Friday, September 24, 2010
This is the final weekend of outdoor markets, and with the weather the last little while - I can hardly wait for it to be over! Don't get me wrong; Farmer Man and I really love 'growing good food for our neighbours'. But I'm tired of getting rained on, frozen and blown over to the next province! I mean, really! The weather in September has been less than pleasant. And the perfect topper was the final Thursday night market at Riverbank Discovery Centre. It has been cloudy, cool and rainy for a few days, about noon it began to rain quite steadily. We proceeded undeterred: it has to be really awful for us to cancel a market. Besides, most of the time the weather clears before the market starts. But not Thursday! We went to Riverbank Discovery Centre to find we were the only ones who bothered to show up! Tent up first to protect from the rain, we set up and at start time, had a few of our hardy regulars and a couple of people just leaving some event at the Discovery Centre. And then nothing......for almost forty minutes! So, just before 7:00 PM we shut her down. I must confess we stopped to pick up the makings of a cocktail on our way back to the farm - for a wee celebration and to warm us up! Fortunately, the forecast is much better for the final Friday Night Farmers Market at Shoppers Mall and for the final Saturday Morning Market at Riverbank Discovery Centre! Hopefully, the work gloves have dried out as we get back to harvest and prep.........
Thursday, September 23, 2010
Finally, The Girls and Rocky are going to bed before us! It's kind of embarrassing when your chickens want to stay up later than you do. However, as the days get shorter, and cooler ( high of 7 Celsius today!!!), The Girls and Rocky are sleeping in a little later and going to bed a little earlier. They have also started to molt - a nice array of feathers decorates the coop every morning. And, egg production is down - way down. Now, commercial poultry people augment the light their chickens get to keep up production. They 'fool' the chickens into thinking it's still summer. We're letting ours go the natural way - although once it gets really cold we will put in a heat lamp, which will increase production somewhat. We've also noticed that the Leghorns (the white chickens) are laying smaller and smaller eggs. Now, we've always gotten the occasional tiny egg; we figured it was from Funky Butt, a chicken with a crooked tail. But all of a sudden, we've gotten two tiny eggs a day for a couple of days. We hope - and our loyal customers hope - that it's not the wave of the future!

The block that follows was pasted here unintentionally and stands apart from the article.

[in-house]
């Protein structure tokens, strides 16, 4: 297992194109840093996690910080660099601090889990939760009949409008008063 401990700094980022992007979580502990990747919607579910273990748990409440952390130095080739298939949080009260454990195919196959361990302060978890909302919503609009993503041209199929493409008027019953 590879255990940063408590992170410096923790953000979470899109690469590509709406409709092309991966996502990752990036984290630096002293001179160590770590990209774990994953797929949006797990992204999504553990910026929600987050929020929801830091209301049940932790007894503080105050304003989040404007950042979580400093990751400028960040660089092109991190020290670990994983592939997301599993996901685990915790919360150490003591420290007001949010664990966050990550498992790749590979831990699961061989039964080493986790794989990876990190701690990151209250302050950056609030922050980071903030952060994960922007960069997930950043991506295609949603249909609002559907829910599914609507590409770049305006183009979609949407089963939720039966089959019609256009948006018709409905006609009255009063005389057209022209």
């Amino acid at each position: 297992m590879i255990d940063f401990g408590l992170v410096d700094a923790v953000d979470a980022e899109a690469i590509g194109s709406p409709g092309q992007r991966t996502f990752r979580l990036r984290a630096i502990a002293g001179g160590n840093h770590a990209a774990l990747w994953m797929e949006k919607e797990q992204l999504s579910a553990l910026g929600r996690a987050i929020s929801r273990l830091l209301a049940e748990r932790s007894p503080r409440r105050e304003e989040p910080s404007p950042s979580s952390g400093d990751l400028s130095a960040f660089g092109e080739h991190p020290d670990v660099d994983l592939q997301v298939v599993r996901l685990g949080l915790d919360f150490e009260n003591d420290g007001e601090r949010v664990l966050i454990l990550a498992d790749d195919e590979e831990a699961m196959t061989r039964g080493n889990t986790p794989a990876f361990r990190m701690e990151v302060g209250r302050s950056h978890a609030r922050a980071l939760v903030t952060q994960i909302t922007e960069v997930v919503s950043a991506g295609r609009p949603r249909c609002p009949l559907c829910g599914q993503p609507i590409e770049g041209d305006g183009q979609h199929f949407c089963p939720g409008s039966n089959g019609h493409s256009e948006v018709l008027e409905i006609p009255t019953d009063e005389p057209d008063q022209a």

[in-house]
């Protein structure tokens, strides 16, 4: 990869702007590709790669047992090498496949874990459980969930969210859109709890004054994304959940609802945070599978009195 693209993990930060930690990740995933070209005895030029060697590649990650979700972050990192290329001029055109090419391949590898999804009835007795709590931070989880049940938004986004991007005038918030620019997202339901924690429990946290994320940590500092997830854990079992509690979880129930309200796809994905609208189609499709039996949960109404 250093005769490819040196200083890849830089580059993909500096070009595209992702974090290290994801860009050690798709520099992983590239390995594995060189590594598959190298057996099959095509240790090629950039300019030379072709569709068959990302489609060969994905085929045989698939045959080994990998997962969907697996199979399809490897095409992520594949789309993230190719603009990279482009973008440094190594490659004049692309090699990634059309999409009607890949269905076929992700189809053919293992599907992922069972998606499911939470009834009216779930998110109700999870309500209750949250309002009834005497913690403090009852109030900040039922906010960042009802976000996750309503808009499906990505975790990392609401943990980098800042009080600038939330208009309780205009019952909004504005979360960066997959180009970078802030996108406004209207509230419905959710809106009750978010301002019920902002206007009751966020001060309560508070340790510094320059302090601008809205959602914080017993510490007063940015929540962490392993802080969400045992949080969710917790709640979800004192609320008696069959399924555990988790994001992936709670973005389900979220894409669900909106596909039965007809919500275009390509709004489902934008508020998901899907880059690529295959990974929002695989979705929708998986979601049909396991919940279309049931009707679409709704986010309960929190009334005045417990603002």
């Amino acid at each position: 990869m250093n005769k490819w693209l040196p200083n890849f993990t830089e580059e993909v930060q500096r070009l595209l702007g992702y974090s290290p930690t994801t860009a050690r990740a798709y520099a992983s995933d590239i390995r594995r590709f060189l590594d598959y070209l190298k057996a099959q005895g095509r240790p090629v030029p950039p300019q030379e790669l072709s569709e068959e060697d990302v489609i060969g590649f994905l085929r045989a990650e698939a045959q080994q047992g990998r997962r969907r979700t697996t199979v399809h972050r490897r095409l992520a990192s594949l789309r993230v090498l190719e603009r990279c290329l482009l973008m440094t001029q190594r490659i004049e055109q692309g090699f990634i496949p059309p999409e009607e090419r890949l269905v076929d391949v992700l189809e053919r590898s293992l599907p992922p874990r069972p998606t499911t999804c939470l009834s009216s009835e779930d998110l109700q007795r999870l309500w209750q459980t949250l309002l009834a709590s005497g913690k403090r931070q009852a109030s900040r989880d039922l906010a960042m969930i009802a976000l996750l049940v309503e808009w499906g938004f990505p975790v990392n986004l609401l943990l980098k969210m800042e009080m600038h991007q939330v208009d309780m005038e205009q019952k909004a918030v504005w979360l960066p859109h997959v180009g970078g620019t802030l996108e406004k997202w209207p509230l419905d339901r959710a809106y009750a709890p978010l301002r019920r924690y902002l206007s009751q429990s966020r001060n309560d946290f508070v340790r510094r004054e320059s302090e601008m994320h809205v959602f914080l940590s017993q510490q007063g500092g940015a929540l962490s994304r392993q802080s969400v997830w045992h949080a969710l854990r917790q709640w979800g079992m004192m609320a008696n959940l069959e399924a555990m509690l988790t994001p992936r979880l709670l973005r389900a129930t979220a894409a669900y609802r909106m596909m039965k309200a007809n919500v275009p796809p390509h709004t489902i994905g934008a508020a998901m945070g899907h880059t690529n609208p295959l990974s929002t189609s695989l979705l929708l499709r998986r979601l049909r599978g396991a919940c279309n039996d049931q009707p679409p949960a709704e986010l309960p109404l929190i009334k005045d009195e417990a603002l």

Wednesday, September 22, 2010
We'd avoided the few light frosts that hit the Brandon area last week, but this weekend hard frost hit us. And how! Now, we are fortunate to have a lot of well-established shelter belt, which did give some parts of the gardens good protection. But, the open areas and the low areas are pretty much finished! Our late-seeding of lettuce got a touch of frost, the summer squash are all pretty much toast, the tomatoes (which never really ripened) are done and gone. The winter squash plants are dead but the squash is mostly fine - except those that the deer have started to crack and gnaw. The sweet potatoes, well protected, seem to be okay. The basil is finished but the calendula next to it is okay. The garage, our staging area, is crammed with things we tried to save like watermelon, cantaloupe, summer squash, peppers and tomatoes. So, we'll still have a good supply for the final outdoor Farmers' Markets this weekend; it's hard to believe there are only three more regular markets: Thursday night and Saturday morning at Riverbank Discovery Centre and Friday Night at Shoppers Mall!